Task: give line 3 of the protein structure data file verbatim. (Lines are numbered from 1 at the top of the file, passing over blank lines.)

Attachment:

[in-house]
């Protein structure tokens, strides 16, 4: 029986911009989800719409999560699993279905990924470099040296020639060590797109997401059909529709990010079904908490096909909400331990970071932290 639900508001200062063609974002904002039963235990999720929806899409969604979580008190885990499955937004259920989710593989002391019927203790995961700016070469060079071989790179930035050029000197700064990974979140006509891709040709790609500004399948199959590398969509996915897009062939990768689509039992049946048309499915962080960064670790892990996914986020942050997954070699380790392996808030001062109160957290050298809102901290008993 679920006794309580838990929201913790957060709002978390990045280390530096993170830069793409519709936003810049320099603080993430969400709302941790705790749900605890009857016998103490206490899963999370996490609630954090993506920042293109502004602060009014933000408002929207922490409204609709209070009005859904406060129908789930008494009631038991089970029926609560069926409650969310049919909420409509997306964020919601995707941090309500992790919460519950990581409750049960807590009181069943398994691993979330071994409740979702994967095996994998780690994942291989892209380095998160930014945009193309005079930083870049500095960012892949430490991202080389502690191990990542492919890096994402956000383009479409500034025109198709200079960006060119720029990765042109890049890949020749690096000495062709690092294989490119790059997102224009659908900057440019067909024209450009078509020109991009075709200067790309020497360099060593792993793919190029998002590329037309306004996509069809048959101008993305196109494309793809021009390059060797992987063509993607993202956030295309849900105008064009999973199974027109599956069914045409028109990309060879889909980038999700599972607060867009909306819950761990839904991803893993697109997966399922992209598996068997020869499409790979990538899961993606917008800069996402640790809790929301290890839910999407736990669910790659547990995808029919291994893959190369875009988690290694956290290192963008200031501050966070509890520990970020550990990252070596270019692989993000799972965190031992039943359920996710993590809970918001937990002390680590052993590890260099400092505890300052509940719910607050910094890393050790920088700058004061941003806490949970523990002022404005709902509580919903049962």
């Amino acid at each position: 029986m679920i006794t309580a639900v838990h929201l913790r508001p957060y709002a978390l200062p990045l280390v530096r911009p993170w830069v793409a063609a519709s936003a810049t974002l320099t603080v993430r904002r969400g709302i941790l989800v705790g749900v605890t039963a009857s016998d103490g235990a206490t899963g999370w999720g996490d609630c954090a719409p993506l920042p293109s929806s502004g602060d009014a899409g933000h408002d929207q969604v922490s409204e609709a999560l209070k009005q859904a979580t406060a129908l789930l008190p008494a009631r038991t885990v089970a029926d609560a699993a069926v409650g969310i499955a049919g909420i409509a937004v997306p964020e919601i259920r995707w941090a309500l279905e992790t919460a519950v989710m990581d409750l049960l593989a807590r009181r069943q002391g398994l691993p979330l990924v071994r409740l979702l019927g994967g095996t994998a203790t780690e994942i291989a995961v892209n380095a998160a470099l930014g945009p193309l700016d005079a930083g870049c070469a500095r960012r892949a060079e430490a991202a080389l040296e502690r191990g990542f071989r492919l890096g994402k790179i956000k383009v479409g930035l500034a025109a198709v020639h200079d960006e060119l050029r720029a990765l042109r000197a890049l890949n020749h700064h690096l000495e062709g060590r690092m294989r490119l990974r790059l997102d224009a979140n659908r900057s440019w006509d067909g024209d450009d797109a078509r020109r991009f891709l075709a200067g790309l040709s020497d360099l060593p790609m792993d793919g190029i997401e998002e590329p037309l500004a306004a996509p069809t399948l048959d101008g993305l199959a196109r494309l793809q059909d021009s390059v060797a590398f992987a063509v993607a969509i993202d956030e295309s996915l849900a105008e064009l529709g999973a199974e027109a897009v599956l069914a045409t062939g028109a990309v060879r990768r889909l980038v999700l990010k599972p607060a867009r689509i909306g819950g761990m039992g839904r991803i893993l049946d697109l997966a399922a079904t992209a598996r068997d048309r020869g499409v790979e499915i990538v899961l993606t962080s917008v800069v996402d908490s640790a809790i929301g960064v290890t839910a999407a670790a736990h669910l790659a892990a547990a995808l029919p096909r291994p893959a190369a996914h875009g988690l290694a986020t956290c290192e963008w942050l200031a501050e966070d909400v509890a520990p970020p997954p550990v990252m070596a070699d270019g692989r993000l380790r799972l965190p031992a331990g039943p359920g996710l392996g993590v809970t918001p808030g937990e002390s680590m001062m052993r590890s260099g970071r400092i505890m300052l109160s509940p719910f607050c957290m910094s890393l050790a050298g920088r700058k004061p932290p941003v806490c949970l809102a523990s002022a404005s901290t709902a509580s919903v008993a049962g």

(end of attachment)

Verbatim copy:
């Amino acid at each position: 029986m679920i006794t309580a639900v838990h929201l913790r508001p957060y709002a978390l200062p990045l280390v530096r911009p993170w830069v793409a063609a519709s936003a810049t974002l320099t603080v993430r904002r969400g709302i941790l989800v705790g749900v605890t039963a009857s016998d103490g235990a206490t899963g999370w999720g996490d609630c954090a719409p993506l920042p293109s929806s502004g602060d009014a899409g933000h408002d929207q969604v922490s409204e609709a999560l209070k009005q859904a979580t406060a129908l789930l008190p008494a009631r038991t885990v089970a029926d609560a699993a069926v409650g969310i499955a049919g909420i409509a937004v997306p964020e919601i259920r995707w941090a309500l279905e992790t919460a519950v989710m990581d409750l049960l593989a807590r009181r069943q002391g398994l691993p979330l990924v071994r409740l979702l019927g994967g095996t994998a203790t780690e994942i291989a995961v892209n380095a998160a470099l930014g945009p193309l700016d005079a930083g870049c070469a500095r960012r892949a060079e430490a991202a080389l040296e502690r191990g990542f071989r492919l890096g994402k790179i956000k383009v479409g930035l500034a025109a198709v020639h200079d960006e060119l050029r720029a990765l042109r000197a890049l890949n020749h700064h690096l000495e062709g060590r690092m294989r490119l990974r790059l997102d224009a979140n659908r900057s440019w006509d067909g024209d450009d797109a078509r020109r991009f891709l075709a200067g790309l040709s020497d360099l060593p790609m792993d793919g190029i997401e998002e590329p037309l500004a306004a996509p069809t399948l048959d101008g993305l199959a196109r494309l793809q059909d021009s390059v060797a590398f992987a063509v993607a969509i993202d956030e295309s996915l849900a105008e064009l529709g999973a199974e027109a897009v599956l069914a045409t062939g028109a990309v060879r990768r889909l980038v999700l990010k599972p607060a867009r689509i909306g819950g761990m039992g839904r991803i893993l049946d697109l997966a399922a079904t992209a598996r068997d048309r020869g499409v790979e499915i990538v899961l993606t962080s917008v800069v996402d908490s640790a809790i929301g960064v290890t839910a999407a670790a736990h669910l790659a892990a547990a995808l029919p096909r291994p893959a190369a996914h875009g988690l290694a986020t956290c290192e963008w942050l200031a501050e966070d909400v509890a520990p970020p997954p550990v990252m070596a070699d270019g692989r993000l380790r799972l965190p031992a331990g039943p359920g996710l392996g993590v809970t918001p808030g937990e002390s680590m001062m052993r590890s260099g970071r400092i505890m300052l109160s509940p719910f607050c957290m910094s890393l050790a050298g920088r700058k004061p932290p941003v806490c949970l809102a523990s002022a404005s901290t709902a509580s919903v008993a049962g």